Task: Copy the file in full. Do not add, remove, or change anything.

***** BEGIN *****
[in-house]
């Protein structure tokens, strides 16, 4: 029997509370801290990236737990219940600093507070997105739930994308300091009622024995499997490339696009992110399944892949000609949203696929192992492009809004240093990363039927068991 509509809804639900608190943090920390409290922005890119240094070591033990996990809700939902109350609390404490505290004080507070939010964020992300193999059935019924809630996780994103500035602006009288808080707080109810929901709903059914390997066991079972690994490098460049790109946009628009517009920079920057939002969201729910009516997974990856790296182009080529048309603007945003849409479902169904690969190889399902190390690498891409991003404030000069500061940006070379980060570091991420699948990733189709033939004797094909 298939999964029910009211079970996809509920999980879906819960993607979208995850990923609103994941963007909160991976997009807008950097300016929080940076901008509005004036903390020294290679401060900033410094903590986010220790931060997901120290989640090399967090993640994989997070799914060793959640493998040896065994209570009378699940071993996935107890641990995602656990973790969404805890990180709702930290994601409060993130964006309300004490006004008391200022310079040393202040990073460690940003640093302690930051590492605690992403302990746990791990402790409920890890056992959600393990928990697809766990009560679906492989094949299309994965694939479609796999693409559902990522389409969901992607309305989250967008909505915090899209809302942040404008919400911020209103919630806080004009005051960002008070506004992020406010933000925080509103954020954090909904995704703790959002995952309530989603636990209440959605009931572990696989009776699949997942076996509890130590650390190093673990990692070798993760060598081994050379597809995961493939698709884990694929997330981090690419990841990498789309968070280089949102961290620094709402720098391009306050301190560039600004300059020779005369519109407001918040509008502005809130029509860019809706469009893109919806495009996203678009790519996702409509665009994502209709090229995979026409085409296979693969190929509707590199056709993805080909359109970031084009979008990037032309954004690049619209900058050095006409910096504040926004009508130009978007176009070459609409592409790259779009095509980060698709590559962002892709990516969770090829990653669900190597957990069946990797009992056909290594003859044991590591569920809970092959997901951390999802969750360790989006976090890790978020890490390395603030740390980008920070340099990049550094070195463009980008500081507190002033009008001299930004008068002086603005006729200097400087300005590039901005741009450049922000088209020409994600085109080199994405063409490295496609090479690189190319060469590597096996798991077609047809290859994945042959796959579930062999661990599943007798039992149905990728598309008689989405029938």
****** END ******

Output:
[in-house]
């Protein structure tokens, strides 16, 4: 029997509370801290990236737990219940600093507070997105739930994308300091009622024995499997490339696009992110399944892949000609949203696929192992492009809004240093990363039927068991 509509809804639900608190943090920390409290922005890119240094070591033990996990809700939902109350609390404490505290004080507070939010964020992300193999059935019924809630996780994103500035602006009288808080707080109810929901709903059914390997066991079972690994490098460049790109946009628009517009920079920057939002969201729910009516997974990856790296182009080529048309603007945003849409479902169904690969190889399902190390690498891409991003404030000069500061940006070379980060570091991420699948990733189709033939004797094909 298939999964029910009211079970996809509920999980879906819960993607979208995850990923609103994941963007909160991976997009807008950097300016929080940076901008509005004036903390020294290679401060900033410094903590986010220790931060997901120290989640090399967090993640994989997070799914060793959640493998040896065994209570009378699940071993996935107890641990995602656990973790969404805890990180709702930290994601409060993130964006309300004490006004008391200022310079040393202040990073460690940003640093302690930051590492605690992403302990746990791990402790409920890890056992959600393990928990697809766990009560679906492989094949299309994965694939479609796999693409559902990522389409969901992607309305989250967008909505915090899209809302942040404008919400911020209103919630806080004009005051960002008070506004992020406010933000925080509103954020954090909904995704703790959002995952309530989603636990209440959605009931572990696989009776699949997942076996509890130590650390190093673990990692070798993760060598081994050379597809995961493939698709884990694929997330981090690419990841990498789309968070280089949102961290620094709402720098391009306050301190560039600004300059020779005369519109407001918040509008502005809130029509860019809706469009893109919806495009996203678009790519996702409509665009994502209709090229995979026409085409296979693969190929509707590199056709993805080909359109970031084009979008990037032309954004690049619209900058050095006409910096504040926004009508130009978007176009070459609409592409790259779009095509980060698709590559962002892709990516969770090829990653669900190597957990069946990797009992056909290594003859044991590591569920809970092959997901951390999802969750360790989006976090890790978020890490390395603030740390980008920070340099990049550094070195463009980008500081507190002033009008001299930004008068002086603005006729200097400087300005590039901005741009450049922000088209020409994600085109080199994405063409490295496609090479690189190319060469590597096996798991077609047809290859994945042959796959579930062999661990599943007798039992149905990728598309008689989405029938």